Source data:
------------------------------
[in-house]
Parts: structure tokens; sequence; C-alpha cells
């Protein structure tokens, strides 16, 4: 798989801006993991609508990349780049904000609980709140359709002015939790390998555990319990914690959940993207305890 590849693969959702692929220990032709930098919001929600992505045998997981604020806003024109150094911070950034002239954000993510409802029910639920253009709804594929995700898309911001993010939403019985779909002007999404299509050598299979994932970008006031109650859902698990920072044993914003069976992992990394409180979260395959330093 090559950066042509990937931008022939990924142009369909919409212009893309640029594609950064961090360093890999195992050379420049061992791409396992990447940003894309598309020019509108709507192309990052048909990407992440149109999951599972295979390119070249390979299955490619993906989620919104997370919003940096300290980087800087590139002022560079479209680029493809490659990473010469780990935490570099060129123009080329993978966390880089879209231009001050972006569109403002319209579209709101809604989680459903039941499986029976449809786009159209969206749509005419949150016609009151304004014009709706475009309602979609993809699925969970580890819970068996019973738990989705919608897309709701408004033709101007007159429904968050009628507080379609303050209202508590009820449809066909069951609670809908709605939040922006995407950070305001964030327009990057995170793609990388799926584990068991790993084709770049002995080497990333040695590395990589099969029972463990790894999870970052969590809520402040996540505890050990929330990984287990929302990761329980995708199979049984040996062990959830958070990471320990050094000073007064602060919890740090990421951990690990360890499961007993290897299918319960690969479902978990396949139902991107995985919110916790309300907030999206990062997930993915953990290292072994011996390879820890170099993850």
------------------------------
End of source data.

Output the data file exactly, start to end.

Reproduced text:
[in-house]
Parts: structure tokens; sequence; C-alpha cells
């Protein structure tokens, strides 16, 4: 798989801006993991609508990349780049904000609980709140359709002015939790390998555990319990914690959940993207305890 590849693969959702692929220990032709930098919001929600992505045998997981604020806003024109150094911070950034002239954000993510409802029910639920253009709804594929995700898309911001993010939403019985779909002007999404299509050598299979994932970008006031109650859902698990920072044993914003069976992992990394409180979260395959330093 090559950066042509990937931008022939990924142009369909919409212009893309640029594609950064961090360093890999195992050379420049061992791409396992990447940003894309598309020019509108709507192309990052048909990407992440149109999951599972295979390119070249390979299955490619993906989620919104997370919003940096300290980087800087590139002022560079479209680029493809490659990473010469780990935490570099060129123009080329993978966390880089879209231009001050972006569109403002319209579209709101809604989680459903039941499986029976449809786009159209969206749509005419949150016609009151304004014009709706475009309602979609993809699925969970580890819970068996019973738990989705919608897309709701408004033709101007007159429904968050009628507080379609303050209202508590009820449809066909069951609670809908709605939040922006995407950070305001964030327009990057995170793609990388799926584990068991790993084709770049002995080497990333040695590395990589099969029972463990790894999870970052969590809520402040996540505890050990929330990984287990929302990761329980995708199979049984040996062990959830958070990471320990050094000073007064602060919890740090990421951990690990360890499961007993290897299918319960690969479902978990396949139902991107995985919110916790309300907030999206990062997930993915953990290292072994011996390879820890170099993850």